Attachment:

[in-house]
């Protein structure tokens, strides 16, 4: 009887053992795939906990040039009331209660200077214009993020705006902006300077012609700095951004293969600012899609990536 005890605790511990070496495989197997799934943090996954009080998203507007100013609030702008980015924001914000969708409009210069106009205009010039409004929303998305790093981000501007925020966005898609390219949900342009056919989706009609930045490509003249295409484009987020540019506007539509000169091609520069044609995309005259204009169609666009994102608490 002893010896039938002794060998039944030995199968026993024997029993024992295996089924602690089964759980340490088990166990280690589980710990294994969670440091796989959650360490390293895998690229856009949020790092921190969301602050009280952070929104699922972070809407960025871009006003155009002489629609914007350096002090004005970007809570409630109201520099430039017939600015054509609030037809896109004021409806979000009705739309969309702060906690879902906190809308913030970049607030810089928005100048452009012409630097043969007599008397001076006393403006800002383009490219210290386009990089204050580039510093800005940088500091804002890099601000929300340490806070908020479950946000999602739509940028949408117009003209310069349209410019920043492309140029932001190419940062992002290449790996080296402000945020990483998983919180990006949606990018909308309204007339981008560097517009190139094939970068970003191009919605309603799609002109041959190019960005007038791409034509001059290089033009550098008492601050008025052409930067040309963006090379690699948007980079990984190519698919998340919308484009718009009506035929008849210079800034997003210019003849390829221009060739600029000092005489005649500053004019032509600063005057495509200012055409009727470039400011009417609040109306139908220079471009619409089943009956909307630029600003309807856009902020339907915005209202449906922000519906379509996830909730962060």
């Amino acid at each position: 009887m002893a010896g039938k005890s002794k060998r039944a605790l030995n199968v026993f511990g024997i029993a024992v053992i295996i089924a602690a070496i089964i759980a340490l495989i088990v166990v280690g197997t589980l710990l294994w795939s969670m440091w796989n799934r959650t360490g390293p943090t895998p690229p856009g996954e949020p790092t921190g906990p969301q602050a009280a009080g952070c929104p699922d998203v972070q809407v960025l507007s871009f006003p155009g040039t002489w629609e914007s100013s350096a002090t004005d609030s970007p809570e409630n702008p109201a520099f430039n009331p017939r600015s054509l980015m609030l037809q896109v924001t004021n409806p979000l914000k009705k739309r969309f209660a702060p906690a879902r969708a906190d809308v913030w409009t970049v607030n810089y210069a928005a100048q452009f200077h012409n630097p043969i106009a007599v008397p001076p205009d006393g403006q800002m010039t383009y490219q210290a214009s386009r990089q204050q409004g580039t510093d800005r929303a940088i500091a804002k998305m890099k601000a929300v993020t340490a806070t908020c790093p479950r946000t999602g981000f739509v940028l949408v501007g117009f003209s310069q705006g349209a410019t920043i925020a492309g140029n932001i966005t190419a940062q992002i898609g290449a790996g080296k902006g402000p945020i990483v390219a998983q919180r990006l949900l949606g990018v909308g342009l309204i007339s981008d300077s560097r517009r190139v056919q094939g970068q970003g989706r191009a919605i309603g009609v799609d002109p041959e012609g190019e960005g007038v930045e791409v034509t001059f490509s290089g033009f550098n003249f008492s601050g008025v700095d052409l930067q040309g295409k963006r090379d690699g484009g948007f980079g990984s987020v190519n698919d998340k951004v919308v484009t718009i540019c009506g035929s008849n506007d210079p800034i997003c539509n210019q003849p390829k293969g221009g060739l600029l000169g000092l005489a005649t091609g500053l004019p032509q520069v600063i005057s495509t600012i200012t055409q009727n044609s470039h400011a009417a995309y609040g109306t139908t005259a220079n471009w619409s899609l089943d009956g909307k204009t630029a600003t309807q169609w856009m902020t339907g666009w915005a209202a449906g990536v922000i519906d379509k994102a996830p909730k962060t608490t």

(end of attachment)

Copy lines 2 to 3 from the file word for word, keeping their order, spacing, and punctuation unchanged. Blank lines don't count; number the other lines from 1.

């Protein structure tokens, strides 16, 4: 009887053992795939906990040039009331209660200077214009993020705006902006300077012609700095951004293969600012899609990536 005890605790511990070496495989197997799934943090996954009080998203507007100013609030702008980015924001914000969708409009210069106009205009010039409004929303998305790093981000501007925020966005898609390219949900342009056919989706009609930045490509003249295409484009987020540019506007539509000169091609520069044609995309005259204009169609666009994102608490 002893010896039938002794060998039944030995199968026993024997029993024992295996089924602690089964759980340490088990166990280690589980710990294994969670440091796989959650360490390293895998690229856009949020790092921190969301602050009280952070929104699922972070809407960025871009006003155009002489629609914007350096002090004005970007809570409630109201520099430039017939600015054509609030037809896109004021409806979000009705739309969309702060906690879902906190809308913030970049607030810089928005100048452009012409630097043969007599008397001076006393403006800002383009490219210290386009990089204050580039510093800005940088500091804002890099601000929300340490806070908020479950946000999602739509940028949408117009003209310069349209410019920043492309140029932001190419940062992002290449790996080296402000945020990483998983919180990006949606990018909308309204007339981008560097517009190139094939970068970003191009919605309603799609002109041959190019960005007038791409034509001059290089033009550098008492601050008025052409930067040309963006090379690699948007980079990984190519698919998340919308484009718009009506035929008849210079800034997003210019003849390829221009060739600029000092005489005649500053004019032509600063005057495509200012055409009727470039400011009417609040109306139908220079471009619409089943009956909307630029600003309807856009902020339907915005209202449906922000519906379509996830909730962060």
């Amino acid at each position: 009887m002893a010896g039938k005890s002794k060998r039944a605790l030995n199968v026993f511990g024997i029993a024992v053992i295996i089924a602690a070496i089964i759980a340490l495989i088990v166990v280690g197997t589980l710990l294994w795939s969670m440091w796989n799934r959650t360490g390293p943090t895998p690229p856009g996954e949020p790092t921190g906990p969301q602050a009280a009080g952070c929104p699922d998203v972070q809407v960025l507007s871009f006003p155009g040039t002489w629609e914007s100013s350096a002090t004005d609030s970007p809570e409630n702008p109201a520099f430039n009331p017939r600015s054509l980015m609030l037809q896109v924001t004021n409806p979000l914000k009705k739309r969309f209660a702060p906690a879902r969708a906190d809308v913030w409009t970049v607030n810089y210069a928005a100048q452009f200077h012409n630097p043969i106009a007599v008397p001076p205009d006393g403006q800002m010039t383009y490219q210290a214009s386009r990089q204050q409004g580039t510093d800005r929303a940088i500091a804002k998305m890099k601000a929300v993020t340490a806070t908020c790093p479950r946000t999602g981000f739509v940028l949408v501007g117009f003209s310069q705006g349209a410019t920043i925020a492309g140029n932001i966005t190419a940062q992002i898609g290449a790996g080296k902006g402000p945020i990483v390219a998983q919180r990006l949900l949606g990018v909308g342009l309204i007339s981008d300077s560097r517009r190139v056919q094939g970068q970003g989706r191009a919605i309603g009609v799609d002109p041959e012609g190019e960005g007038v930045e791409v034509t001059f490509s290089g033009f550098n003249f008492s601050g008025v700095d052409l930067q040309g295409k963006r090379d690699g484009g948007f980079g990984s987020v190519n698919d998340k951004v919308v484009t718009i540019c009506g035929s008849n506007d210079p800034i997003c539509n210019q003849p390829k293969g221009g060739l600029l000169g000092l005489a005649t091609g500053l004019p032509q520069v600063i005057s495509t600012i200012t055409q009727n044609s470039h400011a009417a995309y609040g109306t139908t005259a220079n471009w619409s899609l089943d009956g909307k204009t630029a600003t309807q169609w856009m902020t339907g666009w915005a209202a449906g990536v922000i519906d379509k994102a996830p909730k962060t608490t």